Security Experts:

Many Enterprises Fail to Protect Privileged Credentials

A survey conducted by Thycotic and Cybersecurity Ventures shows that while organizations are increasingly aware of the risks posed by poorly protected privileged accounts, many of them have failed to adopt and maintain best practices.

The study, based on the responses of 500 IT security professionals from North America, Western Europe and Asia, shows that 80 percent consider privileged account management (PAM) a high priority in defending their systems against cyberattacks, and 60 percent said PAM is a required or regulated compliance issue within their industry or organization.

On the other hand, nearly one-third of respondents admitted failing to educate employees on password security, which significantly increases the risk of a breach.

Nearly 70 percent of the surveyed professionals said their organizations manage privileged accounts using homegrown solutions. These solutions usually involve manual operations and experts believe they are difficult to keep updated and inefficient for demonstrating compliance. Furthermore, a 2015 Thycotic survey showed that, in a vast majority of cases, attackers find credentials in unprotected files used as part of these manual PAM solutions.

The latest survey shows that 11 percent of organizations have fully implemented a commercial PAM solution, while 20 percent implemented partial security controls.

Worryingly, 20 percent of respondents admitted that they have never changed the default passwords on privileged accounts, and 30 percent said their organization allows credentials to be shared. Half of the surveyed experts reported that their organization does not audit privileged account activity, and in many cases approval is not needed for creating such accounts.

Four out of ten companies don’t limit the use of privileged accounts, allowing administrators to log into any device using their privileged credentials. This is particularly concerning given the fact that some pieces of malware target privileged accounts used by admins for day-to-day operations.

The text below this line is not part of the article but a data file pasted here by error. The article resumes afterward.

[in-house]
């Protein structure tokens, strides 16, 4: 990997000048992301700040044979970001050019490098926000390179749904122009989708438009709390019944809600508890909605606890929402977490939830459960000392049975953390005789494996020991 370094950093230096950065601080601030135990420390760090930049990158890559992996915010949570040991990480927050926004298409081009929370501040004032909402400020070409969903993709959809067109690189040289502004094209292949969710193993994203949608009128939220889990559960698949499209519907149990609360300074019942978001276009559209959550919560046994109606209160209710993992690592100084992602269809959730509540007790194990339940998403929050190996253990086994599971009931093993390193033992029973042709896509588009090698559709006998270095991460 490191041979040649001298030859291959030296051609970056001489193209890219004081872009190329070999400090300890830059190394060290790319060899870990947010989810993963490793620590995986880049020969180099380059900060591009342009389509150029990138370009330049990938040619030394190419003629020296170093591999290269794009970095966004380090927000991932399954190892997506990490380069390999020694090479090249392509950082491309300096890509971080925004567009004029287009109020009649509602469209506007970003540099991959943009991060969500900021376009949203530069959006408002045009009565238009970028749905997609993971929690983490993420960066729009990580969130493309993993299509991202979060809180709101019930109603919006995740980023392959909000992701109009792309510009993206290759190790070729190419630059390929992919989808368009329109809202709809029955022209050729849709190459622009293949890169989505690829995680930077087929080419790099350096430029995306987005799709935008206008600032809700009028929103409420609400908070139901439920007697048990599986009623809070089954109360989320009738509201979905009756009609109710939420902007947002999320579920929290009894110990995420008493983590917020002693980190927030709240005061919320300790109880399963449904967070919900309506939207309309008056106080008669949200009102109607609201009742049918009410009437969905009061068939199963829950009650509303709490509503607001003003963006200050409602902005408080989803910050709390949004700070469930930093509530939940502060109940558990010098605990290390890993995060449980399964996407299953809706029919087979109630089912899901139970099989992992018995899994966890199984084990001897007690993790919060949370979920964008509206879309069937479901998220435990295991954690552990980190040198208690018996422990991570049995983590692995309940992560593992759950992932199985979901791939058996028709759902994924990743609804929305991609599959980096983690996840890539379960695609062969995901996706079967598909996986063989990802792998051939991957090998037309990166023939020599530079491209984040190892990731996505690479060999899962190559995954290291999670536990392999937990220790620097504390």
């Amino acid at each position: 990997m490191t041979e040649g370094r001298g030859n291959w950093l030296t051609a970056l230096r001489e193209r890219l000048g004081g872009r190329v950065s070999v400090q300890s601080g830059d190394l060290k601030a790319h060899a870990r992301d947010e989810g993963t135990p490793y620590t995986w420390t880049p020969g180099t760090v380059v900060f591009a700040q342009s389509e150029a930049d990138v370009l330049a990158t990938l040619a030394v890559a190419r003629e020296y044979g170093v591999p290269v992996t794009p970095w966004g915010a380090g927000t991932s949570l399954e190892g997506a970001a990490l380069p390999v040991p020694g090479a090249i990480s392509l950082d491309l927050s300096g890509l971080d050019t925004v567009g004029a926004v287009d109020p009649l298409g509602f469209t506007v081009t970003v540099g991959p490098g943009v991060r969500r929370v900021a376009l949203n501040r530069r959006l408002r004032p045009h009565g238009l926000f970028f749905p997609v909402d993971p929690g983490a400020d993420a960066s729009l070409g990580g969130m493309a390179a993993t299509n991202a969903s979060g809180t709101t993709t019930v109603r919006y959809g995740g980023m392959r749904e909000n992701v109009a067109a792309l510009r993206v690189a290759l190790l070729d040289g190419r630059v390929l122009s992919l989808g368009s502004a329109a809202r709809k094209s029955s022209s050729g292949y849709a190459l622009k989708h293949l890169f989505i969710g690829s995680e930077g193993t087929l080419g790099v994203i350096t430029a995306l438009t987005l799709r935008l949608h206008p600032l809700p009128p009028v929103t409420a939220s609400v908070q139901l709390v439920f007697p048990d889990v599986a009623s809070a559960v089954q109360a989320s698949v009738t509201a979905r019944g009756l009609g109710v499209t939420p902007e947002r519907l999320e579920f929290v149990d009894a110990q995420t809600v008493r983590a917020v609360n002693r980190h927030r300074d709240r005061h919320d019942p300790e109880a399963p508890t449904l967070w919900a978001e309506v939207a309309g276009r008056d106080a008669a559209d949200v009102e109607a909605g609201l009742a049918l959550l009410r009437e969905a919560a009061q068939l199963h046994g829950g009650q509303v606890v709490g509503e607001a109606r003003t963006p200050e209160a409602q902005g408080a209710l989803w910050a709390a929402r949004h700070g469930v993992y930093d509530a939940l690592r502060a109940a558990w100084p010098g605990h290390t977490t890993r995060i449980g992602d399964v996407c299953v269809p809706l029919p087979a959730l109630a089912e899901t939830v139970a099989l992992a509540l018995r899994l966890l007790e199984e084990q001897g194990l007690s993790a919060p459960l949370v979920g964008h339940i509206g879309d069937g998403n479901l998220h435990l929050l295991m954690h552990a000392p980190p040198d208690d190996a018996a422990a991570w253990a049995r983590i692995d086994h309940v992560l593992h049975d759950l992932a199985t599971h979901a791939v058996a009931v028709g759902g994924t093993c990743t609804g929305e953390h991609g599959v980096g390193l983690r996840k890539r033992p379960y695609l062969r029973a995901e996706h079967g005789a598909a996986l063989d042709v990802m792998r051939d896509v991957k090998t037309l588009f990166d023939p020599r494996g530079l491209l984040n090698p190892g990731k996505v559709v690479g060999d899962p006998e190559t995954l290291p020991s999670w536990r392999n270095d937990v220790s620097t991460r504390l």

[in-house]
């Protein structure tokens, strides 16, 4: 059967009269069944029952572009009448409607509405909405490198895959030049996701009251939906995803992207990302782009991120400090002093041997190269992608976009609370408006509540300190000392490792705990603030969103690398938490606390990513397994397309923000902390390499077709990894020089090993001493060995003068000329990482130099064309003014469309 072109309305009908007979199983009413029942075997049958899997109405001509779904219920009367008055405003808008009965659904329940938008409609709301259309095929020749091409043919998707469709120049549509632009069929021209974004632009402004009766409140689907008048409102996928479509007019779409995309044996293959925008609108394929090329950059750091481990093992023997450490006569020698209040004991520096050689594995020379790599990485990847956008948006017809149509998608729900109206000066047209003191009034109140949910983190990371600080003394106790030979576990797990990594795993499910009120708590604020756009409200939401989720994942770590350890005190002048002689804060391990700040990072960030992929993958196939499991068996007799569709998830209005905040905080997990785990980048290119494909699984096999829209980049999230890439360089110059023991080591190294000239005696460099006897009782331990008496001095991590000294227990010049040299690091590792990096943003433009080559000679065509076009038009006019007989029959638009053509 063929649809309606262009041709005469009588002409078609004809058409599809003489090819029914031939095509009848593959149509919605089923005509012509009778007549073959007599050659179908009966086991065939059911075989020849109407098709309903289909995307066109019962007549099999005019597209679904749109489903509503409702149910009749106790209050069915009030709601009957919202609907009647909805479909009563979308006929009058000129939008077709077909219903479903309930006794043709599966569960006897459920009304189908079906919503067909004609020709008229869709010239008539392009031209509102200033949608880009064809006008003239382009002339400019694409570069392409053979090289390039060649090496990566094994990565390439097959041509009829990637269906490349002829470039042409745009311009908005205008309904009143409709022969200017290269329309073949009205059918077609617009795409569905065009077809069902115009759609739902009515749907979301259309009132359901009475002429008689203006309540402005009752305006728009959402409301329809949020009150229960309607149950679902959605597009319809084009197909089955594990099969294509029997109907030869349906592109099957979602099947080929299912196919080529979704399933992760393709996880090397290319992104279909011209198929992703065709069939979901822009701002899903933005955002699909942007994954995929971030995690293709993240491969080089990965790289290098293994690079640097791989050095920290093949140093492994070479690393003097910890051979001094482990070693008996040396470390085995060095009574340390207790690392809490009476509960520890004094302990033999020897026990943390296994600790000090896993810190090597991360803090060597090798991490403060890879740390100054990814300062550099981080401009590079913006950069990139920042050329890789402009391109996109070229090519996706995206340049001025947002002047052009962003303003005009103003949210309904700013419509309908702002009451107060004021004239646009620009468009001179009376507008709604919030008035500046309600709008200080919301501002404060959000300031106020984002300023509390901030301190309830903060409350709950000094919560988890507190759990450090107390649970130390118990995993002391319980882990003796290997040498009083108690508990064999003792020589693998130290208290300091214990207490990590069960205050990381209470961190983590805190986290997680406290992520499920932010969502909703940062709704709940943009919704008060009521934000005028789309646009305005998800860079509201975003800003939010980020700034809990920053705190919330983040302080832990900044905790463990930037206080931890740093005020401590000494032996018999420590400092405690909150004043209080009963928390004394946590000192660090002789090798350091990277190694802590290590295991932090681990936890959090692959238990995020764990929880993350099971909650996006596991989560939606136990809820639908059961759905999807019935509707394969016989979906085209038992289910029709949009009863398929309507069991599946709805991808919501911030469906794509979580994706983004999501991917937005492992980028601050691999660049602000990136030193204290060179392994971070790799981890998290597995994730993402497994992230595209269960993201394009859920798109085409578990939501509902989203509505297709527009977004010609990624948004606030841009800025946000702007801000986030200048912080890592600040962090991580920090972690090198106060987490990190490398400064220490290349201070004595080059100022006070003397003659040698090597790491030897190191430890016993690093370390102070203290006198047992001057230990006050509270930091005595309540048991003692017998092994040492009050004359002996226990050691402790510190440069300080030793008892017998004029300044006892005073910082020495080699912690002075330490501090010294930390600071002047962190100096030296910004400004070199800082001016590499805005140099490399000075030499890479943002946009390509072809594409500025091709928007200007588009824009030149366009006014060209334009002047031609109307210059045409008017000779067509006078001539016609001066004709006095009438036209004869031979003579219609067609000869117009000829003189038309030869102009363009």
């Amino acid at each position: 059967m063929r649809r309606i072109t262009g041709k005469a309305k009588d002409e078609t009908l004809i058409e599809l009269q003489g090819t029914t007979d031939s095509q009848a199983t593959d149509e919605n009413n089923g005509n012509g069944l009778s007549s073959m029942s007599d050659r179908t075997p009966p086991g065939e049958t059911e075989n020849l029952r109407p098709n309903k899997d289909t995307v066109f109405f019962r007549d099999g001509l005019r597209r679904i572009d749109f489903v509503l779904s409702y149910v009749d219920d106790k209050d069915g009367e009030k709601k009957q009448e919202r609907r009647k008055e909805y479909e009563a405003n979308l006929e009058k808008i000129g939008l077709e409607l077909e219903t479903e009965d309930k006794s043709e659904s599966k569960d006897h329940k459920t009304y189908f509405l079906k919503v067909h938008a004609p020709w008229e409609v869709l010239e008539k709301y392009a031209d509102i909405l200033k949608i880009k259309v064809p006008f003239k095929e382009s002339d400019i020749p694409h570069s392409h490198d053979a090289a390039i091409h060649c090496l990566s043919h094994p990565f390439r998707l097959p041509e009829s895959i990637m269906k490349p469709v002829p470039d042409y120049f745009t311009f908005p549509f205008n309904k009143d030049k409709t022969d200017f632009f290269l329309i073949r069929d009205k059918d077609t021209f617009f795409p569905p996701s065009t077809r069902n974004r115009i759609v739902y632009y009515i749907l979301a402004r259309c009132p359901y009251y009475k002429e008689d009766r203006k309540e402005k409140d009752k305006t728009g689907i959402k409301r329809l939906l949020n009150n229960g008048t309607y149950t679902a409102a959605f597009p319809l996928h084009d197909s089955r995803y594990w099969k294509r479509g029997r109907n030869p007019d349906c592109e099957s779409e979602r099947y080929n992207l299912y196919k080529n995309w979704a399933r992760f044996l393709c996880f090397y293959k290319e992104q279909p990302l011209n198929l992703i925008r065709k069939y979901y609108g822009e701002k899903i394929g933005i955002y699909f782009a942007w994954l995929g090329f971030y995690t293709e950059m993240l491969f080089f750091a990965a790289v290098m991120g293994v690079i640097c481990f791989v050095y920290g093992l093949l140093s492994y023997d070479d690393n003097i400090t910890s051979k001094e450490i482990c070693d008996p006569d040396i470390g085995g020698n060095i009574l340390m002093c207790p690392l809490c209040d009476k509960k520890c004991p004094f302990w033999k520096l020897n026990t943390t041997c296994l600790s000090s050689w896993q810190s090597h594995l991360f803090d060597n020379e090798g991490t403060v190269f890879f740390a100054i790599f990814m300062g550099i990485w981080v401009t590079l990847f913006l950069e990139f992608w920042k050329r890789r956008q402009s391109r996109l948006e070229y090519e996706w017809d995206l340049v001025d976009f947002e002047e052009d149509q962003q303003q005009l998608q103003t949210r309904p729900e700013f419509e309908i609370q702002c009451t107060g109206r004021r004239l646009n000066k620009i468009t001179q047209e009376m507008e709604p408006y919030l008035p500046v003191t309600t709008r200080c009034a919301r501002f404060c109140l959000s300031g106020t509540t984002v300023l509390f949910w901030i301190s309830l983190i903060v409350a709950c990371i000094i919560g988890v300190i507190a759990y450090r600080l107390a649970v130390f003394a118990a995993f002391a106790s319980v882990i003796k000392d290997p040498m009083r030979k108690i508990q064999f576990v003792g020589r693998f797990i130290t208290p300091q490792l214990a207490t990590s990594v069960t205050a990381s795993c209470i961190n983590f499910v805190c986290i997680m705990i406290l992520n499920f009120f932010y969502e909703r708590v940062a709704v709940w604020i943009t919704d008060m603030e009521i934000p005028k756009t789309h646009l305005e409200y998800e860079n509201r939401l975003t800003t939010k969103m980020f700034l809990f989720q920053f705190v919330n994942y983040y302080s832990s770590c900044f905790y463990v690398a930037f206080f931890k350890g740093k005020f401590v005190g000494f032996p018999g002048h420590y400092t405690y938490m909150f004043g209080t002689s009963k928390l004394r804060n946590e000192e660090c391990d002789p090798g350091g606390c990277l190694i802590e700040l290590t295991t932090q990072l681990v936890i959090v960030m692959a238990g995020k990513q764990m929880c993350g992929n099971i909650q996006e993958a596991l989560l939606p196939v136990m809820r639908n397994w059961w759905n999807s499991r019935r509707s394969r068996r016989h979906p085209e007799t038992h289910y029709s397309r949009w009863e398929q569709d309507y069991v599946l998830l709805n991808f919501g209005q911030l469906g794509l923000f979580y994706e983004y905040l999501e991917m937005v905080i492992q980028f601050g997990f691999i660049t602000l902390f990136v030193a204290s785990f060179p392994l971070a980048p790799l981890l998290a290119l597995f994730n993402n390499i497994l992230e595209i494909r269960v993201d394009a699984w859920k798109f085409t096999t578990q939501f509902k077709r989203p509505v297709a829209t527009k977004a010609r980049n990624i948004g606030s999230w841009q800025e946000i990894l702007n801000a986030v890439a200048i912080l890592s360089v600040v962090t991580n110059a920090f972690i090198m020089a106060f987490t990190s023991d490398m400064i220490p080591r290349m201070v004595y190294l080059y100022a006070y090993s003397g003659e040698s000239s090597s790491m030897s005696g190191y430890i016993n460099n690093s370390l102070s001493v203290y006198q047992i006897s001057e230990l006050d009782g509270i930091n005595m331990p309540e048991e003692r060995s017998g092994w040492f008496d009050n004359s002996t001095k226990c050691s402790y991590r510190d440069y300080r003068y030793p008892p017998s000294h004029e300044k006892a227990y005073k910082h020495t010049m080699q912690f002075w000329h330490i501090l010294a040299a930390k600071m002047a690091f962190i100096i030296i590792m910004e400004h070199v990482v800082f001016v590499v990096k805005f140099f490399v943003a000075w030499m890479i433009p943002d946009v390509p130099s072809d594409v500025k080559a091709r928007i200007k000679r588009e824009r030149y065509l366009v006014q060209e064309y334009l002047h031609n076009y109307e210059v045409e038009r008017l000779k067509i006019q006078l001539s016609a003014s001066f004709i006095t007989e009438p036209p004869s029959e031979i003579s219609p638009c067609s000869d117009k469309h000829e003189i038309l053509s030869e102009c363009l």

Stolen privileged account credentials are often used by hackers to breach an organization’s systems and gain access to sensitive data. A report published last year by CyberArk Labs revealed that nearly 90 percent of Windows-based servers and workstations could be compromised through the theft of privileged credentials. The study also showed that more than 40 percent of an enterprise’s machines provide attackers the usernames and passwords they need to breach the entire network.

Thycotic’s 2016 State of Privileged Account Management report, which includes recommendations on how to address failures in PAM security, is available for download in PDF format.

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Eduard Kovacs (@EduardKovacs) is a contributing editor at SecurityWeek. He worked as a high school IT teacher for two years before starting a career in journalism as Softpedia’s security news reporter. Eduard holds a bachelor’s degree in industrial informatics and a master’s degree in computer techniques applied in electrical engineering.